*In a hot pan I brown both sides of chicken breasts (you could use any cut of chicken I use cutlets or quicker cooking pieces when I don't have as much time) and sautee them until about half way cooked through.
*Then I add a couple cups of apple cider so that it comes up half way on the chicken and on medium heat finish cooking the chicken.
*When the chicken is close to being fully cooked I add diced apples to soften in the cider.  Be careful not to add them too soon otherwise they will turn to mush.  I use about 1/2 - 1 apple per chicken breast depending on size of apple.
*Once the chicken has finished cooking romove them from the pan along with the apple pieces.  Set aside and cover with foil to keep warm.
*Crank the heat up to high and allow the cider to boil for a couple of minutes to reduce a little bit.
*While cooking chicken in a small sauce pan make a roux of 1:1 butter to flour.  I usually use about 1TBS each but if you plan on making lots of apple gravy you will need to make more roux.
*Add chicken stock slowly while contstantly whisking to remove lumps.  Once the roux has been thinned out with about 1-2 cups of stock allow it to simmer.
*Once cider has reduced turn the heat to low and simmer.  Add the chicken stock mixture and allow everything to simmer and thicken to desired consistency.  The longer you cook it the thicker it will become.
*At this point you can add more cider to make it more sweet and syrupy consistency or more stock to make it more savory.  I add more of each based on the taste I am going for and the amount of gravy needed.

Tuesday, October 4, 2011

Extracting Video

As promised the video of us extracting our honey for the first time is ready.  You will even get to view my awesome coordination in a blooper at the end.  I hope you enjoy the fun of our first extraction.

Monday, October 3, 2011


I picked a lot of arugula but had to toss it all.  It got so spicy in a late Summer heat wave it was inedible.  I am hoping the lettuce that grows back in will be much milder now that it has cooled off considerably.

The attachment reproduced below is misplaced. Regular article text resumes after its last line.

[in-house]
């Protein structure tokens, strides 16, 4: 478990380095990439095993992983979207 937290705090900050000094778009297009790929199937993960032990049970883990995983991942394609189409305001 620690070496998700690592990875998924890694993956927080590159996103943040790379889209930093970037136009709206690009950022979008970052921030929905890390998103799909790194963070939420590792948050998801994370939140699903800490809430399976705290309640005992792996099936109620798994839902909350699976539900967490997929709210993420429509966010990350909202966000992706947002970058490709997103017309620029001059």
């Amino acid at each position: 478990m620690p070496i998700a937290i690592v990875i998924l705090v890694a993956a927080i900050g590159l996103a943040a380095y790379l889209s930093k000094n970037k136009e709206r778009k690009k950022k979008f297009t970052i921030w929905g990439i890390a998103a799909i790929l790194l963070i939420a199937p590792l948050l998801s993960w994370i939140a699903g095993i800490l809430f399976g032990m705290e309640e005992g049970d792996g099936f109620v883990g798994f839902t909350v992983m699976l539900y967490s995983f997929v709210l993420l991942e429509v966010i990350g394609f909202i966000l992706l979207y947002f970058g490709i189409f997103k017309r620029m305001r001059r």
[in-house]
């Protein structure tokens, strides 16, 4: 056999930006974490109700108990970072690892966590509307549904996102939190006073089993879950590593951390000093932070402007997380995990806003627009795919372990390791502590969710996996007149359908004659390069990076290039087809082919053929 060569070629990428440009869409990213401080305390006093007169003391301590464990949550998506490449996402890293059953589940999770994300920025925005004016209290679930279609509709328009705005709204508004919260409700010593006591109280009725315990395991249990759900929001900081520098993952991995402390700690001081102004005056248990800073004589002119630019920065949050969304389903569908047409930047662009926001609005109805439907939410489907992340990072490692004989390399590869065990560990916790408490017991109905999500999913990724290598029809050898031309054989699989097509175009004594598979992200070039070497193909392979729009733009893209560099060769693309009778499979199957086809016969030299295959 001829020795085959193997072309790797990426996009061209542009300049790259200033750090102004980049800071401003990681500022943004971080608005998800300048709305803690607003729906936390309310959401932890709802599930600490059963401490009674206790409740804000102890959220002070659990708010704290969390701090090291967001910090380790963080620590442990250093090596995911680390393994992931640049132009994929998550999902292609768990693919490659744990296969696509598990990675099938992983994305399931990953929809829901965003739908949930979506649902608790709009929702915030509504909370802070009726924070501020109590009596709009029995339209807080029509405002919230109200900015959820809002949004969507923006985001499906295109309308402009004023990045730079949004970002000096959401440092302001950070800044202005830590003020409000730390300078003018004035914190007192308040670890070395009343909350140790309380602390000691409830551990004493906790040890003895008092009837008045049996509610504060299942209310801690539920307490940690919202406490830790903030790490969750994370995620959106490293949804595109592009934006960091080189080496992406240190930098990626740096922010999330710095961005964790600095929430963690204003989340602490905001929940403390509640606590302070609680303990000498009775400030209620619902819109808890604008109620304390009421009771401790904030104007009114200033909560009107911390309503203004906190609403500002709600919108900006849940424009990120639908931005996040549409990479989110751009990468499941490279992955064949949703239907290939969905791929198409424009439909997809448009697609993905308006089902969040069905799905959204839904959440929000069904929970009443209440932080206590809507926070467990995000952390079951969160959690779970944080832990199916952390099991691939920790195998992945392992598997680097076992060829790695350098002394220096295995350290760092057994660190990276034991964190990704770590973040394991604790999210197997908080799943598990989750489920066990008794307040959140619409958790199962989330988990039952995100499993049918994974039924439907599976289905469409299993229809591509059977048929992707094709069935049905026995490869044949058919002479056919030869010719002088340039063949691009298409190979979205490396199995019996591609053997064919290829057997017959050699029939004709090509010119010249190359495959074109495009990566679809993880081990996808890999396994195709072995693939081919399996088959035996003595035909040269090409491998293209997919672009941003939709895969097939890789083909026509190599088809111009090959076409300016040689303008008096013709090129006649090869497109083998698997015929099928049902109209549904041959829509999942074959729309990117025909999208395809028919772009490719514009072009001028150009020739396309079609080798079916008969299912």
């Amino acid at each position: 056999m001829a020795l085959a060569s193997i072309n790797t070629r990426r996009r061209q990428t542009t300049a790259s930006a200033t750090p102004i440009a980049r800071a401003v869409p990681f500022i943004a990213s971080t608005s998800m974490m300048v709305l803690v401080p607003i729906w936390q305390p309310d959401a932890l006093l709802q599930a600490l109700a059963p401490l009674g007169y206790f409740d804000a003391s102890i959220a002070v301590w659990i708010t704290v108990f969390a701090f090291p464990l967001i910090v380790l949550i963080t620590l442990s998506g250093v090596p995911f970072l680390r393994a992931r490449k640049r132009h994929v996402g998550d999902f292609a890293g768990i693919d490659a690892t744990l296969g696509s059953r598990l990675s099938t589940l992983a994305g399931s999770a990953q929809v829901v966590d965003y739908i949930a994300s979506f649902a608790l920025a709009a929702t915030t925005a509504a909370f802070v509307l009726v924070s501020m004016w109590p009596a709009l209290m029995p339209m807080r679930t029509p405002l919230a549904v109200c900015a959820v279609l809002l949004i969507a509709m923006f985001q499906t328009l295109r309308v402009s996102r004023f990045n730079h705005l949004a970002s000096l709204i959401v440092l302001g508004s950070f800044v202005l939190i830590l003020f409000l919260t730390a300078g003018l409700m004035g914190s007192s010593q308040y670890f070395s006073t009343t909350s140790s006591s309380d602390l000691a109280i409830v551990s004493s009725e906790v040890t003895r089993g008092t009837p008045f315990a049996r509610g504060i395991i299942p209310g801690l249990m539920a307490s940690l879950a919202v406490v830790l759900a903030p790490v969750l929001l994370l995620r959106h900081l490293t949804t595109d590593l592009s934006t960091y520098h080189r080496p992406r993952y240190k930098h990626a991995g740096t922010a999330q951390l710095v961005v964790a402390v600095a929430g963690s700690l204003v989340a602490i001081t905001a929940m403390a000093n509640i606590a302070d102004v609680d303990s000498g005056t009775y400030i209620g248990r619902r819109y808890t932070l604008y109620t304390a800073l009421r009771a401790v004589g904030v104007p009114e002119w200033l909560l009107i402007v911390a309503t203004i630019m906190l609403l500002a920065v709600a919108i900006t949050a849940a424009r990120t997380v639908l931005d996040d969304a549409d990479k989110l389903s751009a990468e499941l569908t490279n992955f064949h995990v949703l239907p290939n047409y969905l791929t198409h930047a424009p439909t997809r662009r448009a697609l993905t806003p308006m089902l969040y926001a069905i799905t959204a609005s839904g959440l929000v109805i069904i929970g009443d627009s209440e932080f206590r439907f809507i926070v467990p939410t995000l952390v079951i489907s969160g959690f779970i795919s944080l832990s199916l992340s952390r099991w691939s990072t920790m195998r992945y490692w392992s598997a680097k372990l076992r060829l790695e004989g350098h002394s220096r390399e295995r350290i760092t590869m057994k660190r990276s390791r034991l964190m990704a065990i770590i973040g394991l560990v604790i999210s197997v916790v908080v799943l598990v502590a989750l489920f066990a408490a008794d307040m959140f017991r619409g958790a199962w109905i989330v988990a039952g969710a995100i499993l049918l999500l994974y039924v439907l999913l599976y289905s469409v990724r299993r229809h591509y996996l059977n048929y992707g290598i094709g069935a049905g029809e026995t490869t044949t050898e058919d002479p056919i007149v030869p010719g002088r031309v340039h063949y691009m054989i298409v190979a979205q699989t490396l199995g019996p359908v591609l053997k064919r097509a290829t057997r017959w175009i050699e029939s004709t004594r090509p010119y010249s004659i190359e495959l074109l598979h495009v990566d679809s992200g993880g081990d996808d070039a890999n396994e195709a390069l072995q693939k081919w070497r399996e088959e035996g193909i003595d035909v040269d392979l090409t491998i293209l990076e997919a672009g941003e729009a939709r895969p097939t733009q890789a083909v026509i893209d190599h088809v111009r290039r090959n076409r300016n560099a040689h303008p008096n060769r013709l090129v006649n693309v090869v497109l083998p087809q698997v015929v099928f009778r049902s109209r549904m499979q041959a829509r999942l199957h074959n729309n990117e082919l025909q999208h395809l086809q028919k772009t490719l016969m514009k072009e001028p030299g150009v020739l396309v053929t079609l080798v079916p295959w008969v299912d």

Surprisingly a pepper did finally grow, it is the only one I have gotten this year.  I left it on the plant for weeks hoping that it would turn red since it was a red pepper plant but at this point since the weather has begun to change I went ahead and picked it.  A green pepper it is!

The tomatoes I pulled off in prepping for the light frost over the weekend.  The cherry ones are ready but all the larger ones will probably have to sit on the counter for a week before being edible.

Sunday, October 2, 2011


It was cold this weekend especially yesterday.  I don't know if it ever made it into the 50s yesterday but I do know that it was supposed to go into the 30s overnight.  I'm not sure how cold it got but I do know we got light, patchy frost.

My neighbors might have thought I was trying some odd early Halloween decorations but I was trying to keep my tomatoes protected.  Despite the cold weather we are headed back into the 70s this week and I am hoping to get my tomatoes through a few more weeks before I have to pull them.

I picked all the tomatoes off that were showing some color and left the green ones to fend for themselves.  I was able to cover five of the eight tomatoes and one eggplant.  It looks a bit ghetto especially since the only thing I had to clip the row cover around the plants was my chip and food storage clips.  But it worked and we are now back in the safe zone for a bit longer.